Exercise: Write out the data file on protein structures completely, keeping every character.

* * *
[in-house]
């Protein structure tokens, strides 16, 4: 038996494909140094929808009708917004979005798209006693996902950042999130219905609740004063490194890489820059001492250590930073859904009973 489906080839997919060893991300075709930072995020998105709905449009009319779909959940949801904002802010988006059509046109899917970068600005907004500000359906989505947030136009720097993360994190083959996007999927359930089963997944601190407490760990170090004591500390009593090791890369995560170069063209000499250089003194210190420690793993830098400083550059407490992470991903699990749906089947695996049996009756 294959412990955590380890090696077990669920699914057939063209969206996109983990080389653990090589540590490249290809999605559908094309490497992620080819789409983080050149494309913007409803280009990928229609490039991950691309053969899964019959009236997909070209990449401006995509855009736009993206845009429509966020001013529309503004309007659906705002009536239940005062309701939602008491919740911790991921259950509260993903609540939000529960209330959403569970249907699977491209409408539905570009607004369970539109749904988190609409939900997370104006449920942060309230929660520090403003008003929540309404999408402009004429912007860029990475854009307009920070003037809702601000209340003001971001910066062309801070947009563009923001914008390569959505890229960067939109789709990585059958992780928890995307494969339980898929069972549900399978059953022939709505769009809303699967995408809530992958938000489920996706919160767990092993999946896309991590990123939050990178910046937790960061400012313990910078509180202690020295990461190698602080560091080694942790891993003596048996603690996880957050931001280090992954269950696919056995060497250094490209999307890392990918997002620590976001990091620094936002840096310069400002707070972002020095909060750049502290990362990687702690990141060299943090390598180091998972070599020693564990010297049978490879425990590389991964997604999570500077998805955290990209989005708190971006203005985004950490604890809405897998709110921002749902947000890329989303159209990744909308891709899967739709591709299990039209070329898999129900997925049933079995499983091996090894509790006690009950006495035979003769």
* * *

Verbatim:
[in-house]
């Protein structure tokens, strides 16, 4: 038996494909140094929808009708917004979005798209006693996902950042999130219905609740004063490194890489820059001492250590930073859904009973 489906080839997919060893991300075709930072995020998105709905449009009319779909959940949801904002802010988006059509046109899917970068600005907004500000359906989505947030136009720097993360994190083959996007999927359930089963997944601190407490760990170090004591500390009593090791890369995560170069063209000499250089003194210190420690793993830098400083550059407490992470991903699990749906089947695996049996009756 294959412990955590380890090696077990669920699914057939063209969206996109983990080389653990090589540590490249290809999605559908094309490497992620080819789409983080050149494309913007409803280009990928229609490039991950691309053969899964019959009236997909070209990449401006995509855009736009993206845009429509966020001013529309503004309007659906705002009536239940005062309701939602008491919740911790991921259950509260993903609540939000529960209330959403569970249907699977491209409408539905570009607004369970539109749904988190609409939900997370104006449920942060309230929660520090403003008003929540309404999408402009004429912007860029990475854009307009920070003037809702601000209340003001971001910066062309801070947009563009923001914008390569959505890229960067939109789709990585059958992780928890995307494969339980898929069972549900399978059953022939709505769009809303699967995408809530992958938000489920996706919160767990092993999946896309991590990123939050990178910046937790960061400012313990910078509180202690020295990461190698602080560091080694942790891993003596048996603690996880957050931001280090992954269950696919056995060497250094490209999307890392990918997002620590976001990091620094936002840096310069400002707070972002020095909060750049502290990362990687702690990141060299943090390598180091998972070599020693564990010297049978490879425990590389991964997604999570500077998805955290990209989005708190971006203005985004950490604890809405897998709110921002749902947000890329989303159209990744909308891709899967739709591709299990039209070329898999129900997925049933079995499983091996090894509790006690009950006495035979003769």